From Awareness Times Newspaper in Freetown

Local News
In Sierra Leone, President Ernest Koroma Presents New Staffs to Chiefs
By
Apr 21, 2011, 17:26

President of the Republic of Sierra Leone, Ernest Bai Koroma, has retrieved all one hundred and forty-nine (149) old staffs of office from elected Paramount Chiefs (PCs) and replaced them with brand new modern ones.

The presentation ceremony of the new staffs to the various Paramount Chiefs (PCs) took place in a special Durbar held at the Coronation Field, Bo City in Southern Sierra Leone on Tuesday 19th April.

The ceremony attracted various distinguished personalities including Vice President Chief Samuel Sam Sumana, cabinet ministers, parliamentarians, members of the diplomatic and consular corps and traditional rulers.

Earlier on Tuesday, President Koroma and entourage arrived in the southern city of Bo, and officially opened the National Conference of Paramount Chiefs (PCs) at the Bo City Hall. This was immediately followed by the Durbar of Paramount Chiefs where the retrieval of old staffs and handing over of new ones were done.


President Ernest Bai Koroma

The display of various cultural performances amongst Paramount Chiefs and their subjects formed part of the occasion.

In his statement, President Ernest Bai Koroma said the ceremony was in line with the country’s 50th Independence anniversary celebrations.

According to him, Paramount Chiefs were the first fighters in the country’s struggle for independence during the colonial period. “Let me recall here the struggle of Bai Bureh, Nyagua, Alimamy Suluku, Kai Londo and many others against foreign rule,” he said.

President Koroma further recalled how in 1961 Chief Bai Farma Tass of Kambia, P.C Julius Gulama of Moyamba and PC Nbiriwa of Kono among others were at the forefront in the struggle of independence.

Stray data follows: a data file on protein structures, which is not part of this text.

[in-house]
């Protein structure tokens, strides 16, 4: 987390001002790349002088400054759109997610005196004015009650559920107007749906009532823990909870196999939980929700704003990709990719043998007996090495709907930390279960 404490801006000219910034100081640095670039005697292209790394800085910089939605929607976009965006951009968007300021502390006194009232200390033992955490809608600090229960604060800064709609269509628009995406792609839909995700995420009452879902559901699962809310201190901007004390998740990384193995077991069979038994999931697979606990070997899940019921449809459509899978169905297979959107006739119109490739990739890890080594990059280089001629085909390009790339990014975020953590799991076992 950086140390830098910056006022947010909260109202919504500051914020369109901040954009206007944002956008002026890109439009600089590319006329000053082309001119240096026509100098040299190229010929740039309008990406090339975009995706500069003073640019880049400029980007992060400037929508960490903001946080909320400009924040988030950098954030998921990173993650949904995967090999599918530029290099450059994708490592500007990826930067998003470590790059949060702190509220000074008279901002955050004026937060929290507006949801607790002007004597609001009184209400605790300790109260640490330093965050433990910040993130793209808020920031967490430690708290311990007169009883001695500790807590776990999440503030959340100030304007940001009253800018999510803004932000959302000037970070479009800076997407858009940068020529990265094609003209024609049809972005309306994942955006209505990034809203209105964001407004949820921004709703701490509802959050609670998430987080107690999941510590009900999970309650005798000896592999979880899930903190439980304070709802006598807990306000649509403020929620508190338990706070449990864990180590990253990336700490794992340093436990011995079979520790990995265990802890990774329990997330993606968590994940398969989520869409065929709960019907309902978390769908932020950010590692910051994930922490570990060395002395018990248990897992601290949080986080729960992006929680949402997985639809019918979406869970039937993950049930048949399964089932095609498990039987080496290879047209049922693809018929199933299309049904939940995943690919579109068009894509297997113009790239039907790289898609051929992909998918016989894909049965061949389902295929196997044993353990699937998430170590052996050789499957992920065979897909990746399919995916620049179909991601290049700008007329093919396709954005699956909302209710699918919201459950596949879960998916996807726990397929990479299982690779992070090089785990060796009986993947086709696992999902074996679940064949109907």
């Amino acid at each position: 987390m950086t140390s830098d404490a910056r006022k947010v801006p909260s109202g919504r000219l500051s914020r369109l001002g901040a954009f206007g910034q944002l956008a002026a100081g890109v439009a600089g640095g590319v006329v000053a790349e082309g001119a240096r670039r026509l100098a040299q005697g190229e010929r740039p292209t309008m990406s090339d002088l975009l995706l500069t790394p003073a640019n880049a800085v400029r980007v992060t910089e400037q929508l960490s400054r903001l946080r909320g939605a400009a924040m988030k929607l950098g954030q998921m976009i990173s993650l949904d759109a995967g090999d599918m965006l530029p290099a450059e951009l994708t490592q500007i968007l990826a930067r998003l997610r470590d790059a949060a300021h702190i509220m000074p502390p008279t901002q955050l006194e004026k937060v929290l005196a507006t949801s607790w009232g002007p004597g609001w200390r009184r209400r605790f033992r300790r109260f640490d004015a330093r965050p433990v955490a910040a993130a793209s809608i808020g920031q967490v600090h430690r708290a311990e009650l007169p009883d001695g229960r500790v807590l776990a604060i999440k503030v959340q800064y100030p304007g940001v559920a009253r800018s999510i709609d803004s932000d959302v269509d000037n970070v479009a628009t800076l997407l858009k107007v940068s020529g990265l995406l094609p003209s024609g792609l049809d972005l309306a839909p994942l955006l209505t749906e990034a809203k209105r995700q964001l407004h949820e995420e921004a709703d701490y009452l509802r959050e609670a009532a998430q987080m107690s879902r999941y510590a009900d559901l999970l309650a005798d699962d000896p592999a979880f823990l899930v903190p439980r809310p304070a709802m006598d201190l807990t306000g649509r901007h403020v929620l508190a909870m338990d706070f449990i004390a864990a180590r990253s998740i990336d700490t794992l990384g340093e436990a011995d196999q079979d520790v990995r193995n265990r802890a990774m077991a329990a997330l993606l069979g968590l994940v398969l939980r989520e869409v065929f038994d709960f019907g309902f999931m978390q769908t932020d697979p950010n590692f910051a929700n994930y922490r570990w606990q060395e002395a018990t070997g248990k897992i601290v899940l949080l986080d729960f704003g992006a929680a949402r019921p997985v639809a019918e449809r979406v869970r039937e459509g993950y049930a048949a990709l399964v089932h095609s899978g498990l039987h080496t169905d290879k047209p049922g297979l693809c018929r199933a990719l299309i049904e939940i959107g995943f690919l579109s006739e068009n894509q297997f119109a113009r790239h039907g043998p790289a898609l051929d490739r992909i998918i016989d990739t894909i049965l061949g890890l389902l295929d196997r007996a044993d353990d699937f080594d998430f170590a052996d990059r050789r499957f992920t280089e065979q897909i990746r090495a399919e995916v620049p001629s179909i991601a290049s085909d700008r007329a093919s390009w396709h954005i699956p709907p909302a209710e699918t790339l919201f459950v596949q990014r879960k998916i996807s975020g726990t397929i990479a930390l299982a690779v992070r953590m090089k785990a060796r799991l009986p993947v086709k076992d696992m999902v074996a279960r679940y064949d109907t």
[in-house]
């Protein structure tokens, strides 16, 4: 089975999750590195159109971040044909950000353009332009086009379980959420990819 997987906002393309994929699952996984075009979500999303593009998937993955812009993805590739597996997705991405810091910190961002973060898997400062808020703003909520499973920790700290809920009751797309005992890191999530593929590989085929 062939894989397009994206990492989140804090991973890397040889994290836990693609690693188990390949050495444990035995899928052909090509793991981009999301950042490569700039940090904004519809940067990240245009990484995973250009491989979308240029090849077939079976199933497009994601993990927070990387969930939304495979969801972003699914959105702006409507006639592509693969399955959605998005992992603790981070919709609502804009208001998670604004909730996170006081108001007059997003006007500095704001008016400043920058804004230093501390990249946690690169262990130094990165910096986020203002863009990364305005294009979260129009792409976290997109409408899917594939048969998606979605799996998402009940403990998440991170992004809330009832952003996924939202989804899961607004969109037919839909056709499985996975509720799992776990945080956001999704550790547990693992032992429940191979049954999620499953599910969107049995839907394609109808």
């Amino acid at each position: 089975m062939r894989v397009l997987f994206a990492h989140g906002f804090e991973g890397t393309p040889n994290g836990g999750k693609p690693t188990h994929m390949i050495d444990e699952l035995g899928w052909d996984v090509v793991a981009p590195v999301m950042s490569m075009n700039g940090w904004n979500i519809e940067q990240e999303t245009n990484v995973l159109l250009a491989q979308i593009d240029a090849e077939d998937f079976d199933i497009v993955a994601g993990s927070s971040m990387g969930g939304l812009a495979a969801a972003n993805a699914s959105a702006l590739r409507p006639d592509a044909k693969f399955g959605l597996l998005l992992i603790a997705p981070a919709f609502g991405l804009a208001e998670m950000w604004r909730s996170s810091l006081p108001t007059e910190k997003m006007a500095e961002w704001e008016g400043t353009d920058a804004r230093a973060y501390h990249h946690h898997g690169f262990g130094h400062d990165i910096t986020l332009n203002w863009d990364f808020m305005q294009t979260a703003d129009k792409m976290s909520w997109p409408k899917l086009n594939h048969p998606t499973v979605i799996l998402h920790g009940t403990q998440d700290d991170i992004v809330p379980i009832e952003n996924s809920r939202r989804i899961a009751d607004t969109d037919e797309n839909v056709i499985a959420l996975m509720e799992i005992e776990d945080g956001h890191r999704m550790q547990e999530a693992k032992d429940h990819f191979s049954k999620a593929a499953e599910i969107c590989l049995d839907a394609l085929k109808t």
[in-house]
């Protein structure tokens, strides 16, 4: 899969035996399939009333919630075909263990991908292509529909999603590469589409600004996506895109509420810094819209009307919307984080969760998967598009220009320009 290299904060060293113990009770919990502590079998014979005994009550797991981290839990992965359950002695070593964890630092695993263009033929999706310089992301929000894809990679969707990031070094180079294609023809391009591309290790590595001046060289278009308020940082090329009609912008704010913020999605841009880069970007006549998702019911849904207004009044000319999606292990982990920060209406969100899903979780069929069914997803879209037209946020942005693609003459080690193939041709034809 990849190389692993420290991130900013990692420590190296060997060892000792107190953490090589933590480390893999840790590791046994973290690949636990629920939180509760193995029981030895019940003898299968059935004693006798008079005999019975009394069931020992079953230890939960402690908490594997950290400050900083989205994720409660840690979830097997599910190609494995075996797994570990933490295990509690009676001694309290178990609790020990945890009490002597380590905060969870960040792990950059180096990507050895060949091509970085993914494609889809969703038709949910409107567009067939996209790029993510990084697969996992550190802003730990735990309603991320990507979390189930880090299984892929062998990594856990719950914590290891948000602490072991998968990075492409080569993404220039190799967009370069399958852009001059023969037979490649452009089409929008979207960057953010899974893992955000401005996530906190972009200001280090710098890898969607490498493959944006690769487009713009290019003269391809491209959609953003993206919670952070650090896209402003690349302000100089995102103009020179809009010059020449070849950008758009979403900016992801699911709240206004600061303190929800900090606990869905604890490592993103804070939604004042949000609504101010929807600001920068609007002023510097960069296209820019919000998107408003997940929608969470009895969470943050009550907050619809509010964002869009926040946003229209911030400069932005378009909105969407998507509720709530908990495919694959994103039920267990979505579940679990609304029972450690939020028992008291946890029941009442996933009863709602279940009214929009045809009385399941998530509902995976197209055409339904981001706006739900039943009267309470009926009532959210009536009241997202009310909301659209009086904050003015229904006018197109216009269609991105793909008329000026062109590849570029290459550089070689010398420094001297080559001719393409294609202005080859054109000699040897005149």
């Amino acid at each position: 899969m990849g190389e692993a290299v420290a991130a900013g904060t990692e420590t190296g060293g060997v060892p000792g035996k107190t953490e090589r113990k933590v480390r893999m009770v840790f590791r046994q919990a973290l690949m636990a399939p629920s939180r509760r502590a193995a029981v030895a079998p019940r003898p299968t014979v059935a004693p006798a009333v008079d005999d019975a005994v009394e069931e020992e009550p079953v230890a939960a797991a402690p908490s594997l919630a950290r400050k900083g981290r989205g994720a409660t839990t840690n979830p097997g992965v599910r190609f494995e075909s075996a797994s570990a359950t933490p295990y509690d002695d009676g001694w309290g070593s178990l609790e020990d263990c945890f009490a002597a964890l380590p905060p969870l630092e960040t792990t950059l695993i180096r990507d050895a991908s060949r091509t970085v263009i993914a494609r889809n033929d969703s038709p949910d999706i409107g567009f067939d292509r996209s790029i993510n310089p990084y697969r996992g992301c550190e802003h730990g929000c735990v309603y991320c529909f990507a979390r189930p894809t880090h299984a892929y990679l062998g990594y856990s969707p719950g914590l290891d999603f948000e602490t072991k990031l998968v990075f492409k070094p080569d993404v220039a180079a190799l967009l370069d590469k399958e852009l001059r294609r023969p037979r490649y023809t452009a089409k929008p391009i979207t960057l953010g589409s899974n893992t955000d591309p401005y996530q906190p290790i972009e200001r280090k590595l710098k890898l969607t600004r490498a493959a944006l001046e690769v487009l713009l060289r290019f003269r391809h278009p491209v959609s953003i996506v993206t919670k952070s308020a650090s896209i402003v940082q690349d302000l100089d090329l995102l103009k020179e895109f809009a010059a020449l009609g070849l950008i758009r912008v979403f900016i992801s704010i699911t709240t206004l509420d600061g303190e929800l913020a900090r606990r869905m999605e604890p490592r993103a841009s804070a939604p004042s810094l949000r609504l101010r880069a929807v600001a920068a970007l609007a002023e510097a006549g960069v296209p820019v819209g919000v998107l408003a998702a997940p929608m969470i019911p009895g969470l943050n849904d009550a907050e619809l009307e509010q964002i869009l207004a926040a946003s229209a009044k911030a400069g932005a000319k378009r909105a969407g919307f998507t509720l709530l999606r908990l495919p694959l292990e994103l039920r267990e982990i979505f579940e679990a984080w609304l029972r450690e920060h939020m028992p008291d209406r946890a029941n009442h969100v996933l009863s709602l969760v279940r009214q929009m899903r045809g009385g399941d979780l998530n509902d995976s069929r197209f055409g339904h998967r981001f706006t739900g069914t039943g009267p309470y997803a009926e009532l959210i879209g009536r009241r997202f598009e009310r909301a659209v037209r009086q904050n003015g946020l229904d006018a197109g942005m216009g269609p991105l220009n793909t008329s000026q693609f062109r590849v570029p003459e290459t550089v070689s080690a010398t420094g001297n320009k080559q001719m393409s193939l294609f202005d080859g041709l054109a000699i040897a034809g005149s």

The President congratulated the people of Bo for hosting the ceremony, saying the city has a history dating back to colonial days as the epicenter of traditional activities, administration and progressive governance among chiefs. The establishment of the Bo school for sons and wards of Paramount Chiefs in Bo was one of such activities, he said.

Ernest Koroma said Bo district was the place where the protectorate assembly was constituted where chiefs were groomed for integration into modern democratic practices.

President Koroma assured that his government would enhance the progress and cultural governance of chiefdoms. He spoke of the need for chiefs to not only be united but to fight against exploitation in the various chiefdoms and work towards achieving the goal for progressive development.

According to the President, it’s high time chiefs started working on changing the perception of people who believe that chiefs are mainly concerned about court fines and local tax.

He expressed regret that some chiefs have betrayed their very tradition for uncultured leadership. “We urge those chiefs to return to their great traditions of good governance,” he pointed out.

Koroma maintained that the world has become a global village, noting that the good and bad performances of chiefs are now being highlighted and compared. He therefore urged the chiefs to encourage their subjects, especially youths and women within their jurisdiction as in his words “they serve as the pillars of governance.” He appealed to the traditional leaders to always endeavor to uphold the ideals enshrined in the country’s motto of ‘Unity, Freedom and Justice.’

Further, the President said he was retrieving the staffs of office which were given to the PCs since colonial days and replace them with symbols of modern and more confident Sierra Leonean staffs of office. “The chiefs were still using symbols of the colonial Queen Victory I,” he said, adding that he was issuing a new symbol of authority to the PCs in all the 149 Chiefdoms.

“A staff of office bearing the coat of arms of Sierra Leone and a medallion of office to put on during ceremonial functions and formal occasions is what I am presenting to the PCs,” the President said, while noting that Paramount Chiefs should be recognized at a time like this when the country is celebrating fifty years of independence. “The new symbol of authority given to the Paramount Chiefs bears the new Sierra Leone,” the President said, while reiterating the need for PCs to always uphold democratic tenets.



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